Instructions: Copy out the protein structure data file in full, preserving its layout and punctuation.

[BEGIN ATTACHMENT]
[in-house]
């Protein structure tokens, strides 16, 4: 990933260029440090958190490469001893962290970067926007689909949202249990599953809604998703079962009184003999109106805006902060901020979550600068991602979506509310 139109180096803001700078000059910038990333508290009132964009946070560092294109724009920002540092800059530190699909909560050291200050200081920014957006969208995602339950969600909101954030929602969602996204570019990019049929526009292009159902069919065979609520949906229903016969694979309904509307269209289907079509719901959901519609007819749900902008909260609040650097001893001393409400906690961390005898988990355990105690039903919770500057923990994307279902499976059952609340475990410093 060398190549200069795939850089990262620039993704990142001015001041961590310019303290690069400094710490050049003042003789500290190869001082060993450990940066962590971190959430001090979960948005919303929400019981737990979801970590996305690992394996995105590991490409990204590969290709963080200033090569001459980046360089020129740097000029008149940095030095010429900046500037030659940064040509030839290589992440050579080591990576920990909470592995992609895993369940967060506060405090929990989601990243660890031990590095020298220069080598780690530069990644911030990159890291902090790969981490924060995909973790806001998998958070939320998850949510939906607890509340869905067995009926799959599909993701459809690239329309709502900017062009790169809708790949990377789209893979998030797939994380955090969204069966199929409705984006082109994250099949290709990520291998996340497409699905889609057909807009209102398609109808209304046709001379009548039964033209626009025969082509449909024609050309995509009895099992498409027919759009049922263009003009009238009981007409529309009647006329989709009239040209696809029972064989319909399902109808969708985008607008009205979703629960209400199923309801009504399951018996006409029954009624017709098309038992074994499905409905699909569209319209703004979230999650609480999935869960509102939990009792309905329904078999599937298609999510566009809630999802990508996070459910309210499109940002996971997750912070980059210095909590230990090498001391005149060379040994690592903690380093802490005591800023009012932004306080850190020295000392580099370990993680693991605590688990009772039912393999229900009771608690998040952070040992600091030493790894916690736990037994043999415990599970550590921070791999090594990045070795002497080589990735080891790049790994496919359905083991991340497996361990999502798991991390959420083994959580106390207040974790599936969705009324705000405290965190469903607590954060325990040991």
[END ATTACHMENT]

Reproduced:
[in-house]
């Protein structure tokens, strides 16, 4: 990933260029440090958190490469001893962290970067926007689909949202249990599953809604998703079962009184003999109106805006902060901020979550600068991602979506509310 139109180096803001700078000059910038990333508290009132964009946070560092294109724009920002540092800059530190699909909560050291200050200081920014957006969208995602339950969600909101954030929602969602996204570019990019049929526009292009159902069919065979609520949906229903016969694979309904509307269209289907079509719901959901519609007819749900902008909260609040650097001893001393409400906690961390005898988990355990105690039903919770500057923990994307279902499976059952609340475990410093 060398190549200069795939850089990262620039993704990142001015001041961590310019303290690069400094710490050049003042003789500290190869001082060993450990940066962590971190959430001090979960948005919303929400019981737990979801970590996305690992394996995105590991490409990204590969290709963080200033090569001459980046360089020129740097000029008149940095030095010429900046500037030659940064040509030839290589992440050579080591990576920990909470592995992609895993369940967060506060405090929990989601990243660890031990590095020298220069080598780690530069990644911030990159890291902090790969981490924060995909973790806001998998958070939320998850949510939906607890509340869905067995009926799959599909993701459809690239329309709502900017062009790169809708790949990377789209893979998030797939994380955090969204069966199929409705984006082109994250099949290709990520291998996340497409699905889609057909807009209102398609109808209304046709001379009548039964033209626009025969082509449909024609050309995509009895099992498409027919759009049922263009003009009238009981007409529309009647006329989709009239040209696809029972064989319909399902109808969708985008607008009205979703629960209400199923309801009504399951018996006409029954009624017709098309038992074994499905409905699909569209319209703004979230999650609480999935869960509102939990009792309905329904078999599937298609999510566009809630999802990508996070459910309210499109940002996971997750912070980059210095909590230990090498001391005149060379040994690592903690380093802490005591800023009012932004306080850190020295000392580099370990993680693991605590688990009772039912393999229900009771608690998040952070040992600091030493790894916690736990037994043999415990599970550590921070791999090594990045070795002497080589990735080891790049790994496919359905083991991340497996361990999502798991991390959420083994959580106390207040974790599936969705009324705000405290965190469903607590954060325990040991």